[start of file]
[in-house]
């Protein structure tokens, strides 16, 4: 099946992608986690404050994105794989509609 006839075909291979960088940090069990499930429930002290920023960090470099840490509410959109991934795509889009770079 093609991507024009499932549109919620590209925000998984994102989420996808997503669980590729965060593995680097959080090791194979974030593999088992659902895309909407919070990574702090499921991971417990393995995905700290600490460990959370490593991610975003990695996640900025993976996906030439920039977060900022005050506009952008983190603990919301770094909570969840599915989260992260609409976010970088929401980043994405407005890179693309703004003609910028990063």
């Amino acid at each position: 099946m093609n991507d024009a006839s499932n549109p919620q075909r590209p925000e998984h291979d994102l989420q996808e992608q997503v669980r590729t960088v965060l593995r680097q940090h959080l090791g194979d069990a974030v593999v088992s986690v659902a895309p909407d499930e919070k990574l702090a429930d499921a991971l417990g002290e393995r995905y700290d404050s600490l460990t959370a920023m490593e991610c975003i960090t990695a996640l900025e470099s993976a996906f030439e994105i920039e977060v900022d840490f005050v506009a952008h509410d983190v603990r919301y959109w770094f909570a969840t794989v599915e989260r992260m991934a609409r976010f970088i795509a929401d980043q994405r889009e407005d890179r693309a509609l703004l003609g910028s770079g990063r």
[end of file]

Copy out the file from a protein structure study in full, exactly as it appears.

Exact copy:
[in-house]
């Protein structure tokens, strides 16, 4: 099946992608986690404050994105794989509609 006839075909291979960088940090069990499930429930002290920023960090470099840490509410959109991934795509889009770079 093609991507024009499932549109919620590209925000998984994102989420996808997503669980590729965060593995680097959080090791194979974030593999088992659902895309909407919070990574702090499921991971417990393995995905700290600490460990959370490593991610975003990695996640900025993976996906030439920039977060900022005050506009952008983190603990919301770094909570969840599915989260992260609409976010970088929401980043994405407005890179693309703004003609910028990063």
């Amino acid at each position: 099946m093609n991507d024009a006839s499932n549109p919620q075909r590209p925000e998984h291979d994102l989420q996808e992608q997503v669980r590729t960088v965060l593995r680097q940090h959080l090791g194979d069990a974030v593999v088992s986690v659902a895309p909407d499930e919070k990574l702090a429930d499921a991971l417990g002290e393995r995905y700290d404050s600490l460990t959370a920023m490593e991610c975003i960090t990695a996640l900025e470099s993976a996906f030439e994105i920039e977060v900022d840490f005050v506009a952008h509410d983190v603990r919301y959109w770094f909570a969840t794989v599915e989260r992260m991934a609409r976010f970088i795509a929401d980043q994405r889009e407005d890179r693309a509609l703004l003609g910028s770079g990063r």